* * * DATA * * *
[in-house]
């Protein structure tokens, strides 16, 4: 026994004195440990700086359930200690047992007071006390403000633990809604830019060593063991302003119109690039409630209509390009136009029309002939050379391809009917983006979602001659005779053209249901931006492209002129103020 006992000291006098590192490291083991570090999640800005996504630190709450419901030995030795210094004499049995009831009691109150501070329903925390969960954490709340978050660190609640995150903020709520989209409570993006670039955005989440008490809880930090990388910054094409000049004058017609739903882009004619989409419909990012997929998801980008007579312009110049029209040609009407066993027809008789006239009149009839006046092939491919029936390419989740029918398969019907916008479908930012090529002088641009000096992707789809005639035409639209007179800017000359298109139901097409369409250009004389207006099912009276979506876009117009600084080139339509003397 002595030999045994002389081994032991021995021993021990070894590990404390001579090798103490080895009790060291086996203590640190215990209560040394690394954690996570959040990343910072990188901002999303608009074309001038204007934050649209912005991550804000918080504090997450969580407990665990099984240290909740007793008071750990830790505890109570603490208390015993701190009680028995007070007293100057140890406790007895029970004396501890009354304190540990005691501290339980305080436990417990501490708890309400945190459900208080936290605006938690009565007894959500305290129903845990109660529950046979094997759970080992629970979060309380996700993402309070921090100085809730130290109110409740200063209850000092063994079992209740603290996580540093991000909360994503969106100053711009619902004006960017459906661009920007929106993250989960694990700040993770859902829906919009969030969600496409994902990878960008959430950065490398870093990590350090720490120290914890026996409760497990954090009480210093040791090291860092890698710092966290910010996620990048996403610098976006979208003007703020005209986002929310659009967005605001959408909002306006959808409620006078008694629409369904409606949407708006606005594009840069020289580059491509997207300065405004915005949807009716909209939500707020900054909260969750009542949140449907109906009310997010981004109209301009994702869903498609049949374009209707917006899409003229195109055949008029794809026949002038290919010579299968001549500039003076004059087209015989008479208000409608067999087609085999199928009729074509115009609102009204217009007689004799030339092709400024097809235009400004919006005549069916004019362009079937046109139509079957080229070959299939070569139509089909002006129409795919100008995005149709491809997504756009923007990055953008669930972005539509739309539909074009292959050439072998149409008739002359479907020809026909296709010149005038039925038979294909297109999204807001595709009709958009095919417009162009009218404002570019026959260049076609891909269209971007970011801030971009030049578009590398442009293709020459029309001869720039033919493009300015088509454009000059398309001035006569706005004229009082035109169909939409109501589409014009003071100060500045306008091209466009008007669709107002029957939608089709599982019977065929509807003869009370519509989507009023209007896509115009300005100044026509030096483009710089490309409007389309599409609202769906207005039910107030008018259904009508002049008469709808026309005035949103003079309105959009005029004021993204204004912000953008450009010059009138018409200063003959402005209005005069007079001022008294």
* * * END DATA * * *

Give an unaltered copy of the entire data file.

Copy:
[in-house]
């Protein structure tokens, strides 16, 4: 026994004195440990700086359930200690047992007071006390403000633990809604830019060593063991302003119109690039409630209509390009136009029309002939050379391809009917983006979602001659005779053209249901931006492209002129103020 006992000291006098590192490291083991570090999640800005996504630190709450419901030995030795210094004499049995009831009691109150501070329903925390969960954490709340978050660190609640995150903020709520989209409570993006670039955005989440008490809880930090990388910054094409000049004058017609739903882009004619989409419909990012997929998801980008007579312009110049029209040609009407066993027809008789006239009149009839006046092939491919029936390419989740029918398969019907916008479908930012090529002088641009000096992707789809005639035409639209007179800017000359298109139901097409369409250009004389207006099912009276979506876009117009600084080139339509003397 002595030999045994002389081994032991021995021993021990070894590990404390001579090798103490080895009790060291086996203590640190215990209560040394690394954690996570959040990343910072990188901002999303608009074309001038204007934050649209912005991550804000918080504090997450969580407990665990099984240290909740007793008071750990830790505890109570603490208390015993701190009680028995007070007293100057140890406790007895029970004396501890009354304190540990005691501290339980305080436990417990501490708890309400945190459900208080936290605006938690009565007894959500305290129903845990109660529950046979094997759970080992629970979060309380996700993402309070921090100085809730130290109110409740200063209850000092063994079992209740603290996580540093991000909360994503969106100053711009619902004006960017459906661009920007929106993250989960694990700040993770859902829906919009969030969600496409994902990878960008959430950065490398870093990590350090720490120290914890026996409760497990954090009480210093040791090291860092890698710092966290910010996620990048996403610098976006979208003007703020005209986002929310659009967005605001959408909002306006959808409620006078008694629409369904409606949407708006606005594009840069020289580059491509997207300065405004915005949807009716909209939500707020900054909260969750009542949140449907109906009310997010981004109209301009994702869903498609049949374009209707917006899409003229195109055949008029794809026949002038290919010579299968001549500039003076004059087209015989008479208000409608067999087609085999199928009729074509115009609102009204217009007689004799030339092709400024097809235009400004919006005549069916004019362009079937046109139509079957080229070959299939070569139509089909002006129409795919100008995005149709491809997504756009923007990055953008669930972005539509739309539909074009292959050439072998149409008739002359479907020809026909296709010149005038039925038979294909297109999204807001595709009709958009095919417009162009009218404002570019026959260049076609891909269209971007970011801030971009030049578009590398442009293709020459029309001869720039033919493009300015088509454009000059398309001035006569706005004229009082035109169909939409109501589409014009003071100060500045306008091209466009008007669709107002029957939608089709599982019977065929509807003869009370519509989507009023209007896509115009300005100044026509030096483009710089490309409007389309599409609202769906207005039910107030008018259904009508002049008469709808026309005035949103003079309105959009005029004021993204204004912000953008450009010059009138018409200063003959402005209005005069007079001022008294």